The article presents the biometeorological impact of thermal and humidity conditions on the human body in the Hornsund area in the southern Spitsbergen, Svalbard. This was determined based on diurnal air temperature range, the day-to-day variation in average diurnal air temperature and the average diurnal relative humidity. The temporal variability of thermal and humidity biometeorological stimuli in Hornsund was examined for the period 01.11.1978–31.12.2017. A lessening of biometeorological impact was found in the southern Spitsbergen region, including a statistically significant negative trend in strongly- and severely-felt stimuli (according to diurnal air temperature range), and in significant and severe stimuli (according to day-to-day variation in average diurnal air temperature). A non-significant positive trend was observed in the number of days of relative humidity with humid and very humid air. To analyse the spatial variability of the stimuli around the Hornsund fjord, data were used from seven year-round measuring stations for the period 01.07.2014–31.06.2015. The most unfavourable conditions were found on the Hans Glacier, on the summit of Fugleberget and inside the fjord. The paper presents the role of atmospheric circulation on thermal and humidity stimuli. In the Hornsund region, the highest probability of unfavourable sensible temperatures for humans occurring during the year was mostly in winter and early spring. This was related to the advection of air masses from the north-east sector, regardless of baric regime type. It was found that very humid air (> 85%) flowed over Hornsund for practically the entire year from the S–SW as part of both cyclonic and anti-cyclonic systems.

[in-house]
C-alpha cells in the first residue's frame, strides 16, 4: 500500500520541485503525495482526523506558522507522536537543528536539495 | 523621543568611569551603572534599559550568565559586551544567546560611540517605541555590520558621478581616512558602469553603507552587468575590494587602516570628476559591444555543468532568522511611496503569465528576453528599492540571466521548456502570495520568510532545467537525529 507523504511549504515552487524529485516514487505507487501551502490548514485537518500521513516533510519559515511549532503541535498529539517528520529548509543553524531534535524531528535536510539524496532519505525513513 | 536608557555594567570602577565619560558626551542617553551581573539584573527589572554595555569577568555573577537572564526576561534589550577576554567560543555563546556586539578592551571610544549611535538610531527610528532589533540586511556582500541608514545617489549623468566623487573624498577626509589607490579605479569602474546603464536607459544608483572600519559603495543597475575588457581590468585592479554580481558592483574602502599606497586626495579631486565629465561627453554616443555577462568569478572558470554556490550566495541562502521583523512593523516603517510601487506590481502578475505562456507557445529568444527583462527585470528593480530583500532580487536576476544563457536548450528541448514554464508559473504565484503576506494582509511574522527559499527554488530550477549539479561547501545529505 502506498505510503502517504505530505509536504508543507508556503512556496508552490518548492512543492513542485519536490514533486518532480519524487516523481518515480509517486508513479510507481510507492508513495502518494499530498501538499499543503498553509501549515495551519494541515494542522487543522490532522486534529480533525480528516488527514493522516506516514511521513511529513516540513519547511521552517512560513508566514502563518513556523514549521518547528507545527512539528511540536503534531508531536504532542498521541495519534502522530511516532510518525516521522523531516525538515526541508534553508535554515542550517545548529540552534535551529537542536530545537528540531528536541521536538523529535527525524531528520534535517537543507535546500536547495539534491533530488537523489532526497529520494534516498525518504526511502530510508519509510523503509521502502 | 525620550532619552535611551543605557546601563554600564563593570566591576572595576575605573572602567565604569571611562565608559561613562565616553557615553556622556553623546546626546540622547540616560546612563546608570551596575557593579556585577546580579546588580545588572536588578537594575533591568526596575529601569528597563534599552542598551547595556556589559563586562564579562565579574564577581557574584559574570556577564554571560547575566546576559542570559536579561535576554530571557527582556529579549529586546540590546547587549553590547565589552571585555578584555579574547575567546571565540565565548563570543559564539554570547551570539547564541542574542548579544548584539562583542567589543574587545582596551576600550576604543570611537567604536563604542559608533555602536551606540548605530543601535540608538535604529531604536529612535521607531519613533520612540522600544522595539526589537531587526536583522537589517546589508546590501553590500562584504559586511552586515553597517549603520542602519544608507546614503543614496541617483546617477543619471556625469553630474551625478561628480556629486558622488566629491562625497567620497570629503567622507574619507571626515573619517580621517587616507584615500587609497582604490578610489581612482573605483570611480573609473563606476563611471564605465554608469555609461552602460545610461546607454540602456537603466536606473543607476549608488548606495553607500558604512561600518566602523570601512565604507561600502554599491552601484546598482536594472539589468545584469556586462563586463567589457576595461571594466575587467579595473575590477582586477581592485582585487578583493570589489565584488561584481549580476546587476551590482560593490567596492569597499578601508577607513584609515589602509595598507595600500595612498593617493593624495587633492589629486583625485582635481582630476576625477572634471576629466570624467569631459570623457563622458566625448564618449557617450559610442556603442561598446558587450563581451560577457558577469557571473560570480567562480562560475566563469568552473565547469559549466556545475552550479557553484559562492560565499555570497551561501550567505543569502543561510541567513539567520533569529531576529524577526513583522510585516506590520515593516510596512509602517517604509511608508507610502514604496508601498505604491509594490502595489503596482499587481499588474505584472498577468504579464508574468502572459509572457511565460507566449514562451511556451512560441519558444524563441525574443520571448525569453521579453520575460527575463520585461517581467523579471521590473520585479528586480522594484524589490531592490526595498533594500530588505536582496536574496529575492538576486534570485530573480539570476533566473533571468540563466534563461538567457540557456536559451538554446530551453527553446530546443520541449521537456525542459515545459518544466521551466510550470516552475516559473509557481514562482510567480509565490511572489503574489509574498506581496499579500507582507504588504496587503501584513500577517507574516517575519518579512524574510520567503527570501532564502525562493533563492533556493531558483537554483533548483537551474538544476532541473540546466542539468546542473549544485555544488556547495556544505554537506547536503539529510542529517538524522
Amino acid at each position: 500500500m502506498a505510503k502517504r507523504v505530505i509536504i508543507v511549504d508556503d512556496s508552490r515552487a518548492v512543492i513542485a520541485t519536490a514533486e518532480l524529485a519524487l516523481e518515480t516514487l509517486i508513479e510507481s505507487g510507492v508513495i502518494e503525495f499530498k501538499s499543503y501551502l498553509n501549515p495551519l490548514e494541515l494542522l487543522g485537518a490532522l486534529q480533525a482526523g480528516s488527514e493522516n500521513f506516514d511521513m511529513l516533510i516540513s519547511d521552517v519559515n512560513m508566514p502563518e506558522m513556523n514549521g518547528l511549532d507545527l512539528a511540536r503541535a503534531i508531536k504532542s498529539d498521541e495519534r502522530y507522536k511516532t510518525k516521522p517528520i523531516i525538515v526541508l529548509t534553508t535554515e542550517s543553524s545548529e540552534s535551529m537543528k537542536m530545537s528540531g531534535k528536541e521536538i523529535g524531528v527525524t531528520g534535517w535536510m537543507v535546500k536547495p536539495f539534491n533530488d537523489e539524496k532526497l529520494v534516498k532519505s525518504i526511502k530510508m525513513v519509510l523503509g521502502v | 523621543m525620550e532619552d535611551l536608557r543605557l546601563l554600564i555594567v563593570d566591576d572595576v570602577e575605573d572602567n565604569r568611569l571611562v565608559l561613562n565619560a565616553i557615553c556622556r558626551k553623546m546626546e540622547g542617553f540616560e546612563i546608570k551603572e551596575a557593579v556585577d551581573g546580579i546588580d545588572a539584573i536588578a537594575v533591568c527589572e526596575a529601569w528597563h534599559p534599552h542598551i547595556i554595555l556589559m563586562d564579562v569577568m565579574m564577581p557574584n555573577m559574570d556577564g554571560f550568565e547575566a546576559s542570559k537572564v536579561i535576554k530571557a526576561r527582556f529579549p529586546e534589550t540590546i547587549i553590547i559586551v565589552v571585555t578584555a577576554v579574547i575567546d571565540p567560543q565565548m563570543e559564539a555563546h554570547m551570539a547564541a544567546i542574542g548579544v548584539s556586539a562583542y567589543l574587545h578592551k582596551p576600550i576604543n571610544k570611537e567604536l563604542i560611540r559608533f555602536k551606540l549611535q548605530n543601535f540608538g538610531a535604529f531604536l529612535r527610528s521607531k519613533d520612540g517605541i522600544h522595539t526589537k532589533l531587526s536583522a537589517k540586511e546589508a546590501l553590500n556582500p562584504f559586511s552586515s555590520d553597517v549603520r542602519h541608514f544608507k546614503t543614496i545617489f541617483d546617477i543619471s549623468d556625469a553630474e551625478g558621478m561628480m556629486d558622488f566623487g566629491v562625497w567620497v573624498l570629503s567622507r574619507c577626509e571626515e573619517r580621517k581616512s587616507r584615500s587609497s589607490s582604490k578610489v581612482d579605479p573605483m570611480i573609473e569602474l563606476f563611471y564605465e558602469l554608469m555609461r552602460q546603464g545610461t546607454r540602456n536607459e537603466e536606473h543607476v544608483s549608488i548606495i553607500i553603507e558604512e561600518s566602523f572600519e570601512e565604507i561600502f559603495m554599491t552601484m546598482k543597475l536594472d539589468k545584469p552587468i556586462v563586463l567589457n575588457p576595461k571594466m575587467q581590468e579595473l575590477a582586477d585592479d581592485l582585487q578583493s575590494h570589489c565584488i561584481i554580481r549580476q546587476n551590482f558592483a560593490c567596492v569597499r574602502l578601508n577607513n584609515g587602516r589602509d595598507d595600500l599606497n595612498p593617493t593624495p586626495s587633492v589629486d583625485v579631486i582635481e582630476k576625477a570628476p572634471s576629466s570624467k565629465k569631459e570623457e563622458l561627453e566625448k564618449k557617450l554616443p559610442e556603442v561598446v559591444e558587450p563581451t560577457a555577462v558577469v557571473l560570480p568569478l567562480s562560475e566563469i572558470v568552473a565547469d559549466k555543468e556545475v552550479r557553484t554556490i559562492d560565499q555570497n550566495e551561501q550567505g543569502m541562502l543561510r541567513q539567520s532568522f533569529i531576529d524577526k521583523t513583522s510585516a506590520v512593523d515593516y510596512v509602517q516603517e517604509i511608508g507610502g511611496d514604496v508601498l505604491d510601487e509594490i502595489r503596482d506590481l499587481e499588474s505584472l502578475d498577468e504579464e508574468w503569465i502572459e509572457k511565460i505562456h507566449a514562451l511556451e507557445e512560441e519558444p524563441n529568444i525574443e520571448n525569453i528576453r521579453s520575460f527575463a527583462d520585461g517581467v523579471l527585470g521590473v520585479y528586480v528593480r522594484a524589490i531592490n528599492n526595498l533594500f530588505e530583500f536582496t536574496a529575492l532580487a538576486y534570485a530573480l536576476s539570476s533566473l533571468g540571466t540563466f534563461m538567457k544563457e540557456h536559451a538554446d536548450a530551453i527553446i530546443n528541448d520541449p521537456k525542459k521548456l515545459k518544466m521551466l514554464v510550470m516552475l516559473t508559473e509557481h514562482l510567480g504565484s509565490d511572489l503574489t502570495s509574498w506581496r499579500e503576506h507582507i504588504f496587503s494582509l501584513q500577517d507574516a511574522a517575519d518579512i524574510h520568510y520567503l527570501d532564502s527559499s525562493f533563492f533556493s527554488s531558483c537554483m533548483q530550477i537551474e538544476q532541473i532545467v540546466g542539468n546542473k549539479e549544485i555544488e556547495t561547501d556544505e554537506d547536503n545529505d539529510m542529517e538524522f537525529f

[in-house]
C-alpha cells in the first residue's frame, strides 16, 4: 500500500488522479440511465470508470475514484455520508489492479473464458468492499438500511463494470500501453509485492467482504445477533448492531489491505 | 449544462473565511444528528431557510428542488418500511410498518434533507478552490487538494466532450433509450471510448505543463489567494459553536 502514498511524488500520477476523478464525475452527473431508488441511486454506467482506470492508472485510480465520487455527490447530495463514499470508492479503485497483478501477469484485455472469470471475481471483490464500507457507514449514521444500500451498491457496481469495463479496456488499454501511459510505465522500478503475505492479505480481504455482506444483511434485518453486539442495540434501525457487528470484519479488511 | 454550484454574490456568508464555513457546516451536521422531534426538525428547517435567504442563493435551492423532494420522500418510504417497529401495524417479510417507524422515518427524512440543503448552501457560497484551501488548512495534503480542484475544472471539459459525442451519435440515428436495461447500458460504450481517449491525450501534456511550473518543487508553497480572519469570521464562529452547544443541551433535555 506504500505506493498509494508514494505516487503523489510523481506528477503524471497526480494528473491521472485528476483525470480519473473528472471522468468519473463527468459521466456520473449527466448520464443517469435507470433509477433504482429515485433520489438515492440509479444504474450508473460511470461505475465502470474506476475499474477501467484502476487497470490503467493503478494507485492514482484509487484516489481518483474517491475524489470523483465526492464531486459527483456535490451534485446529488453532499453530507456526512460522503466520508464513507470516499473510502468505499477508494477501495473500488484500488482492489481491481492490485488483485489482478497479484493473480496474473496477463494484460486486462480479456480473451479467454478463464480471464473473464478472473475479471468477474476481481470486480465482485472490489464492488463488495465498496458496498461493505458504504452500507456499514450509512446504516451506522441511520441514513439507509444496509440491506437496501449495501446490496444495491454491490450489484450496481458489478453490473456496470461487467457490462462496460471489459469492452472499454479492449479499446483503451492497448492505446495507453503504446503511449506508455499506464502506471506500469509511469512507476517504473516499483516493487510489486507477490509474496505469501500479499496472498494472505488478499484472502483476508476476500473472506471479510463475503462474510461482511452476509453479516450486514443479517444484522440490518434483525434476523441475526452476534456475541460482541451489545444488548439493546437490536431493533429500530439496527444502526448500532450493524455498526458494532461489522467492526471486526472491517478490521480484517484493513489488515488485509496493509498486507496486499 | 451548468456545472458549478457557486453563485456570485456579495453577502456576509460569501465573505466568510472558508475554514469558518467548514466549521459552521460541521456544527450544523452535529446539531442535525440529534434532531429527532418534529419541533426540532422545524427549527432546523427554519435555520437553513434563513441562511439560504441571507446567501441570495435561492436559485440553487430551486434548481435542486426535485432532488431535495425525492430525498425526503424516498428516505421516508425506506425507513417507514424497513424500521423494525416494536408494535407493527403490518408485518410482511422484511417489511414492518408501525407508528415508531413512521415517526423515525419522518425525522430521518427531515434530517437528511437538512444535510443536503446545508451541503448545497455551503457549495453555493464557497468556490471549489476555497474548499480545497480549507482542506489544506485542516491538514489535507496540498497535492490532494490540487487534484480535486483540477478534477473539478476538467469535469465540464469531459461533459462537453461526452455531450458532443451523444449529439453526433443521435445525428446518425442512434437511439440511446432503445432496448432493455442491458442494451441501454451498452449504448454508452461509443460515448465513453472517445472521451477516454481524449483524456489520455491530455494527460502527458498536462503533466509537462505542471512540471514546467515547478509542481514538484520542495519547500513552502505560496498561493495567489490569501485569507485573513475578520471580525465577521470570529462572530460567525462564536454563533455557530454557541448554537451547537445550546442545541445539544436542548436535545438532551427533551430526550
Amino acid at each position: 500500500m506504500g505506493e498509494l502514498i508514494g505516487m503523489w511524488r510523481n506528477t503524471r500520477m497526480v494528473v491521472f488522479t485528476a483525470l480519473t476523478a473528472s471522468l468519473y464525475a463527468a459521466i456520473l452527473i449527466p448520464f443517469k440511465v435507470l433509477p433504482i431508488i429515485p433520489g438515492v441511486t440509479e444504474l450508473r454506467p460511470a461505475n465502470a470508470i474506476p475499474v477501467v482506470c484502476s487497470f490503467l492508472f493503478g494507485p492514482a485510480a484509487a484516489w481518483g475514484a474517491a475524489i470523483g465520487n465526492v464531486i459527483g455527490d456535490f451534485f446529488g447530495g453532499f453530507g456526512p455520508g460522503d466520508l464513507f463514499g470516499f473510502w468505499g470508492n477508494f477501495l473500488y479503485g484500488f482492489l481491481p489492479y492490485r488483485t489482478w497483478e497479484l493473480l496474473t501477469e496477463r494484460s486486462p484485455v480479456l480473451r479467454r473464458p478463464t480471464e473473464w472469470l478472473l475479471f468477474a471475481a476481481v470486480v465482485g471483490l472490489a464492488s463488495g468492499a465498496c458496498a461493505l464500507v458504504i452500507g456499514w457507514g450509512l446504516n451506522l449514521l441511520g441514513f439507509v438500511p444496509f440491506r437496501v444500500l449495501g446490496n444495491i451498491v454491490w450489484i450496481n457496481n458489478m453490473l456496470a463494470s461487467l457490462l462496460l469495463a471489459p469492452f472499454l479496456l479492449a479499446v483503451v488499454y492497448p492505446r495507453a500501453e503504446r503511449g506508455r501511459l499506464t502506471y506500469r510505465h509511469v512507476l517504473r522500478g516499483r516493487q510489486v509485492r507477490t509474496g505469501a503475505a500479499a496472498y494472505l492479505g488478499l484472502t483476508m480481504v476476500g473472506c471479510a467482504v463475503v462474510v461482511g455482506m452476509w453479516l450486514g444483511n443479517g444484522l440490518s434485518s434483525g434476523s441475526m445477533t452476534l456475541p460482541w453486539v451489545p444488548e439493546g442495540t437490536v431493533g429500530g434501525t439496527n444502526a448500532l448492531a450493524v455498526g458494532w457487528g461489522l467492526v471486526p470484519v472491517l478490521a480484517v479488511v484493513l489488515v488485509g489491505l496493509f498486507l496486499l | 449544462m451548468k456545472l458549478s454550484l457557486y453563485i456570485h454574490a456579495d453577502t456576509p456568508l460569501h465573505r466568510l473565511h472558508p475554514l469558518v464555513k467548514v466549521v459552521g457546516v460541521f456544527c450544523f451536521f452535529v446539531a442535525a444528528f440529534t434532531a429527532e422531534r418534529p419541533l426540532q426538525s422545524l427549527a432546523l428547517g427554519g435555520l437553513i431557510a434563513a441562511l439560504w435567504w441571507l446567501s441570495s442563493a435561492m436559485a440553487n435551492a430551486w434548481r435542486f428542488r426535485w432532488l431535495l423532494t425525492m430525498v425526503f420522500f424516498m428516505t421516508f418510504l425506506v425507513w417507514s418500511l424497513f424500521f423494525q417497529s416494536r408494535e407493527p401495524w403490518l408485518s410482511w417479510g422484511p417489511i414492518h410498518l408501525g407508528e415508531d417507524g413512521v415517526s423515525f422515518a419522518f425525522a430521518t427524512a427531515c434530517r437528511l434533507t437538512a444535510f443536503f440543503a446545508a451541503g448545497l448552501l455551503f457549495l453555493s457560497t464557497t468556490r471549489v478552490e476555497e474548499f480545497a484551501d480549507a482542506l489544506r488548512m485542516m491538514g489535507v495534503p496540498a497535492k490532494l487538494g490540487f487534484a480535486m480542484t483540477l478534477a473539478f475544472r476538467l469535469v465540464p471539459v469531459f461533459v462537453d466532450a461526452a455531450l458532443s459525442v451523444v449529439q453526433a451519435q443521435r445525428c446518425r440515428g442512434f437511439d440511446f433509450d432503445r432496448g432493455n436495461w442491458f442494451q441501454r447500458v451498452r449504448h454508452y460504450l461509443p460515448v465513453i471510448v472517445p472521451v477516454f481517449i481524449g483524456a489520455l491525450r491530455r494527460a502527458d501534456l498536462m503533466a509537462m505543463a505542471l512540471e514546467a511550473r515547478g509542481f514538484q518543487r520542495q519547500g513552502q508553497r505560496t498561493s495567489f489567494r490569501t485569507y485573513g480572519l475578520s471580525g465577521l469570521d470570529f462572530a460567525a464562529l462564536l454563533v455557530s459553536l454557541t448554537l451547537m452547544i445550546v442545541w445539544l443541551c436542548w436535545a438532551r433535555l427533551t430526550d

Meteorological and biometeorological conditions during the warm seasons (June– September) of 1979–2008 are described for the Hornsund area, Spitsbergen. The measure− ments were taken at four sites: at Hornsund, at the Hans Glacier (at its equilibrium line and in the firn section) and at the summit of Fugleberget. The variation of meteorological and biometeorological conditions was analysed in relation to altitude, distance from the sea and the ground type. In warm seasons, the air temperature at Hornsund was 2.2°C higher on aver− age than at the Hans Glacier (central section) and by 2.8°C than at the Hans Glacier (firn sec− tion) and at Fugleberget. The average wind speed recorded at Hornsund was higher (0.6ms−1) than at the Hans Glacier and lower (0.9ms−1) than at Fugleberget. Four biometeorological in− dices were used: wind chill index (WCI), predicted insulation of clothing (Iclp), cooling power (H) and subjective temperature index (STI). The strongest thermal stimuli were ob− served on the Hans Glacier and in the upper mountain areas. The study has found a consider− able degree of spatial variation between the meteorological elements investigated and the biometeorological indices in the Hornsund area. The impact of atmospheric circulation on meteorological elements and biometeorological indices is also presented. The mildest bio− meteorological conditions of the warm season found at Hornsund were associated with air masses arriving from the southwest and west.